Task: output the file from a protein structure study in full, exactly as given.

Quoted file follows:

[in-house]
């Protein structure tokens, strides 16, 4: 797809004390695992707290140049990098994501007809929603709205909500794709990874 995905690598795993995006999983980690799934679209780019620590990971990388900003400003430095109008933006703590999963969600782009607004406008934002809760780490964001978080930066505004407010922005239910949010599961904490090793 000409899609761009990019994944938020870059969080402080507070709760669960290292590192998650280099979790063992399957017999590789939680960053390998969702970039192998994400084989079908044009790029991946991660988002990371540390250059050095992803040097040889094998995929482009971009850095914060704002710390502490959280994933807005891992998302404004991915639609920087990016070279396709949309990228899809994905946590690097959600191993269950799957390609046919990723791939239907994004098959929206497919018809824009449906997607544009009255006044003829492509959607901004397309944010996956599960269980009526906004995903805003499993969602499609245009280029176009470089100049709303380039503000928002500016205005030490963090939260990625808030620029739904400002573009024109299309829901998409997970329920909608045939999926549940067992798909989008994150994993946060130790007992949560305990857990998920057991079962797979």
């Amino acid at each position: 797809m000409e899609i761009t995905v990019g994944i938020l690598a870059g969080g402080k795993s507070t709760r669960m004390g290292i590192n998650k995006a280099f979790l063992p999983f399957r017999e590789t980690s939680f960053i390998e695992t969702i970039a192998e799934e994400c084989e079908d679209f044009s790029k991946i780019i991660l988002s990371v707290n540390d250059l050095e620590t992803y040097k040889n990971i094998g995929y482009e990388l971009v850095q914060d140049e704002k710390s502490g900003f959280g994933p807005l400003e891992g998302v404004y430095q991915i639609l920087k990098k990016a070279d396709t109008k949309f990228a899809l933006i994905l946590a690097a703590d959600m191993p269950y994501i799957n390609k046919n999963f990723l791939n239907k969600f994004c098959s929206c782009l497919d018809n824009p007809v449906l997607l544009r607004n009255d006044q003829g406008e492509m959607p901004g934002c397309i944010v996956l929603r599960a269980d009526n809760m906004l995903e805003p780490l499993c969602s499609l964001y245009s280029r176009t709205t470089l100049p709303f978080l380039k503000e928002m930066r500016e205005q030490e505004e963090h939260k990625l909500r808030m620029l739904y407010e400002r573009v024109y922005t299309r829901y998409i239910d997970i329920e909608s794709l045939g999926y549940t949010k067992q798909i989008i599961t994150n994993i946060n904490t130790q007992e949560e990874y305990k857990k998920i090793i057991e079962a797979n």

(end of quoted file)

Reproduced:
[in-house]
């Protein structure tokens, strides 16, 4: 797809004390695992707290140049990098994501007809929603709205909500794709990874 995905690598795993995006999983980690799934679209780019620590990971990388900003400003430095109008933006703590999963969600782009607004406008934002809760780490964001978080930066505004407010922005239910949010599961904490090793 000409899609761009990019994944938020870059969080402080507070709760669960290292590192998650280099979790063992399957017999590789939680960053390998969702970039192998994400084989079908044009790029991946991660988002990371540390250059050095992803040097040889094998995929482009971009850095914060704002710390502490959280994933807005891992998302404004991915639609920087990016070279396709949309990228899809994905946590690097959600191993269950799957390609046919990723791939239907994004098959929206497919018809824009449906997607544009009255006044003829492509959607901004397309944010996956599960269980009526906004995903805003499993969602499609245009280029176009470089100049709303380039503000928002500016205005030490963090939260990625808030620029739904400002573009024109299309829901998409997970329920909608045939999926549940067992798909989008994150994993946060130790007992949560305990857990998920057991079962797979």
């Amino acid at each position: 797809m000409e899609i761009t995905v990019g994944i938020l690598a870059g969080g402080k795993s507070t709760r669960m004390g290292i590192n998650k995006a280099f979790l063992p999983f399957r017999e590789t980690s939680f960053i390998e695992t969702i970039a192998e799934e994400c084989e079908d679209f044009s790029k991946i780019i991660l988002s990371v707290n540390d250059l050095e620590t992803y040097k040889n990971i094998g995929y482009e990388l971009v850095q914060d140049e704002k710390s502490g900003f959280g994933p807005l400003e891992g998302v404004y430095q991915i639609l920087k990098k990016a070279d396709t109008k949309f990228a899809l933006i994905l946590a690097a703590d959600m191993p269950y994501i799957n390609k046919n999963f990723l791939n239907k969600f994004c098959s929206c782009l497919d018809n824009p007809v449906l997607l544009r607004n009255d006044q003829g406008e492509m959607p901004g934002c397309i944010v996956l929603r599960a269980d009526n809760m906004l995903e805003p780490l499993c969602s499609l964001y245009s280029r176009t709205t470089l100049p709303f978080l380039k503000e928002m930066r500016e205005q030490e505004e963090h939260k990625l909500r808030m620029l739904y407010e400002r573009v024109y922005t299309r829901y998409i239910d997970i329920e909608s794709l045939g999926y549940t949010k067992q798909i989008i599961t994150n994993i946060n904490t130790q007992e949560e990874y305990k857990k998920i090793i057991e079962a797979n």